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Religions and social welfare

Organisation of the social action in Switzerland

The Swiss State is a highly developed federalist structure. The subsidiary principle, according to which the Confederation can only act on the basis of a competence that the Constitution (...)

The Swiss State is a highly developed federalist structure. The subsidiary principle, according to which the Confederation can only act on the basis of a competence that the Constitution expressly recognises as its own (presumption of competences benefiting the cantons), defines the duties of the Confederation and the cantons. The cantons enjoy a high degree of responsibility in fiscal and educational matters as well as in some social policy and sanitary areas. With regards to social policy, the Confederation is responsible for the main pillars of social security (old age insurance, unemployment insurance, etc.).
Cantons remain deeply involved when it comes to finance or to the implementation of most of the programmes. Thus, for instance, social welfare is administrated by a federal law, its application depends on the cantons which, very often, delegate the organisation of social welfare to the local authorities. The implementation of social welfare can vary from one canton to another and even from one town to another.

D 8 October 2012    AClaude Bovay ADelphine Gex-Collet

The importance of religion in social and health plans

Since the 19th century, the reference to religious values (mainly Christian ones) has only had a variable role in the debates that go hand in hand with the implementation and development of the (...)

Since the 19th century, the reference to religious values (mainly Christian ones) has only had a variable role in the debates that go hand in hand with the implementation and development of the legislations in the social or health area. Many institutions, above all local ones, have been initiated by religious organisms or by people motivated by a religious conviction. Progressively, authorities have become responsible for the management and the financing of most of these institutions. Nowadays, only a few institutions (hospital, kinder garden, associations) are directly administered by a Church or a religious community. Many social services stemming from Churches or religious communities’ social or diaconal action (Caritas, Protestant Social Centre, Salvation Army, etc…) manage locally or within the cantons some social problems.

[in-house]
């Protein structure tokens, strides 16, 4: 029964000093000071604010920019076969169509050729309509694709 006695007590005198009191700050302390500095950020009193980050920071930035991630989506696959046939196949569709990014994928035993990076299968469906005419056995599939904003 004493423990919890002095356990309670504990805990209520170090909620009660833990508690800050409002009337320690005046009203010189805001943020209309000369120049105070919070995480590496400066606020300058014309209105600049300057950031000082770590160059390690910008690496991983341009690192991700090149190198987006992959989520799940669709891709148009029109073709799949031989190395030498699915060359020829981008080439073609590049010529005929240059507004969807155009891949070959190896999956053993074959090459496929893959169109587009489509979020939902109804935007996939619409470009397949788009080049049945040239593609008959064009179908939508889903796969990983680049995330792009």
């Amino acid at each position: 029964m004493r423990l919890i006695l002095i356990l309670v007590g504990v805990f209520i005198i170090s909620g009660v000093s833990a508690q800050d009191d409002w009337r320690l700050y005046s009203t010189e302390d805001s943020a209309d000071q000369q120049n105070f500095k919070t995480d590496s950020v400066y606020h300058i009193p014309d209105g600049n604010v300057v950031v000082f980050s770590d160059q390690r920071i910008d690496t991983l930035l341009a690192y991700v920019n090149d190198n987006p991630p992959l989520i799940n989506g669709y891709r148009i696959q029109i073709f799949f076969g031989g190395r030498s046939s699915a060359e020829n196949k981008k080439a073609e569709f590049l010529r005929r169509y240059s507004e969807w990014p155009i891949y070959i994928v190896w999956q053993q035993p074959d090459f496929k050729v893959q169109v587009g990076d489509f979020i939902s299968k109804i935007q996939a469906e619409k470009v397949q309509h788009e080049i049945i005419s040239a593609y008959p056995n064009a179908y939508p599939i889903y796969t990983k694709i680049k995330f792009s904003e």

Issues concerning the recognition of the people’s cultural / religious rights are controlled at the level of the federal Constitution (article 15), of the cantons legislations or directives by the organisms or institutions concerned. Chaplaincies of Reformed and / or Roman Catholic churches are generally active in public organisms such as hospitals, prisons, specialised education centres, asylum seekers centres, the army, etc…
Cantons rule the relations between both Churches and religious communities and the Swiss State. Because of federalism, there are important differences between the cantons concerning the volume and nature of the Churches and religious communities’ activities in the social and health area. It is the same for the financing of these activities.
Because of the demographic and sociocultural changes of these last twenty years, a debate concerning the implementation of the principle of “religious neutrality” within social and health institutions has appeared. Churches and religious communities agree with this process but cannot negotiate to their advantage the conditions of their implementation in the plans financed by the authorities.

Sources :
- BECCI I., BOVAY C., « Les représentations sociales autour de la pluralisation religieuse ». Social Compass 54(2), 2007, p. 145 – 159.
- CATTACIN S. & al., Etat et religion en Suisse. Luttes pour la reconnaissance, formes de la reconnaissance. Études du Forum suisse pour l’étude des migrations et de la population (FSM) mandatée par la Commission fédérale contre le racisme (CFR) : Berne, 2003.
- FRAGNIERE J-P., Girod R., Dictionnaire suisse de la politique sociale. Lausanne, Réalités sociales, 2002 (2e édition).
- GILLIAND P., Rossini S., La protection sociale en Suisse. Lausanne, Réalités sociales, 1997.
- KRISEI, H., Le système politique suisse. Paris, Economica, 1998.
- Avenir social, Code de déontologie des professionnel-le-s du travail social : Berne, 2006.

D 8 October 2012    AClaude Bovay ADelphine Gex-Collet

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